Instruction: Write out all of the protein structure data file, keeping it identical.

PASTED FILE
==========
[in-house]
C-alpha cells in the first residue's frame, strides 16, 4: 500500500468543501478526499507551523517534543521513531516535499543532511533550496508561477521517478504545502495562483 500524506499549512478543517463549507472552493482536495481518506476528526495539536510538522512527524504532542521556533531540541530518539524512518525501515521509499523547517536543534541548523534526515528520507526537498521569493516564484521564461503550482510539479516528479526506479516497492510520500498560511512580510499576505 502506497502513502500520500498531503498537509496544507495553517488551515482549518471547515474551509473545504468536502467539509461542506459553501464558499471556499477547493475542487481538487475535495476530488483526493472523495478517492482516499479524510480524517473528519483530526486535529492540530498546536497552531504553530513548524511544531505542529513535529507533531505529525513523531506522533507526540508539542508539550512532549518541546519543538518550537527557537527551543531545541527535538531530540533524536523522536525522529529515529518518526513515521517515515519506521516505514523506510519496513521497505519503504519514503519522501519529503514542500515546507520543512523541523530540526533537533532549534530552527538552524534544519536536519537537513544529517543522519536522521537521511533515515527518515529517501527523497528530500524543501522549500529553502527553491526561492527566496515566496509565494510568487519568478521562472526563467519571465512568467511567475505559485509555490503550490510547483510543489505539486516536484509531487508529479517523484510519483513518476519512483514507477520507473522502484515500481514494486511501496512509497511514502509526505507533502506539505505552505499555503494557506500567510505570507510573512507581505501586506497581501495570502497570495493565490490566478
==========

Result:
[in-house]
C-alpha cells in the first residue's frame, strides 16, 4: 500500500468543501478526499507551523517534543521513531516535499543532511533550496508561477521517478504545502495562483 500524506499549512478543517463549507472552493482536495481518506476528526495539536510538522512527524504532542521556533531540541530518539524512518525501515521509499523547517536543534541548523534526515528520507526537498521569493516564484521564461503550482510539479516528479526506479516497492510520500498560511512580510499576505 502506497502513502500520500498531503498537509496544507495553517488551515482549518471547515474551509473545504468536502467539509461542506459553501464558499471556499477547493475542487481538487475535495476530488483526493472523495478517492482516499479524510480524517473528519483530526486535529492540530498546536497552531504553530513548524511544531505542529513535529507533531505529525513523531506522533507526540508539542508539550512532549518541546519543538518550537527557537527551543531545541527535538531530540533524536523522536525522529529515529518518526513515521517515515519506521516505514523506510519496513521497505519503504519514503519522501519529503514542500515546507520543512523541523530540526533537533532549534530552527538552524534544519536536519537537513544529517543522519536522521537521511533515515527518515529517501527523497528530500524543501522549500529553502527553491526561492527566496515566496509565494510568487519568478521562472526563467519571465512568467511567475505559485509555490503550490510547483510543489505539486516536484509531487508529479517523484510519483513518476519512483514507477520507473522502484515500481514494486511501496512509497511514502509526505507533502506539505505552505499555503494557506500567510505570507510573512507581505501586506497581501495570502497570495493565490490566478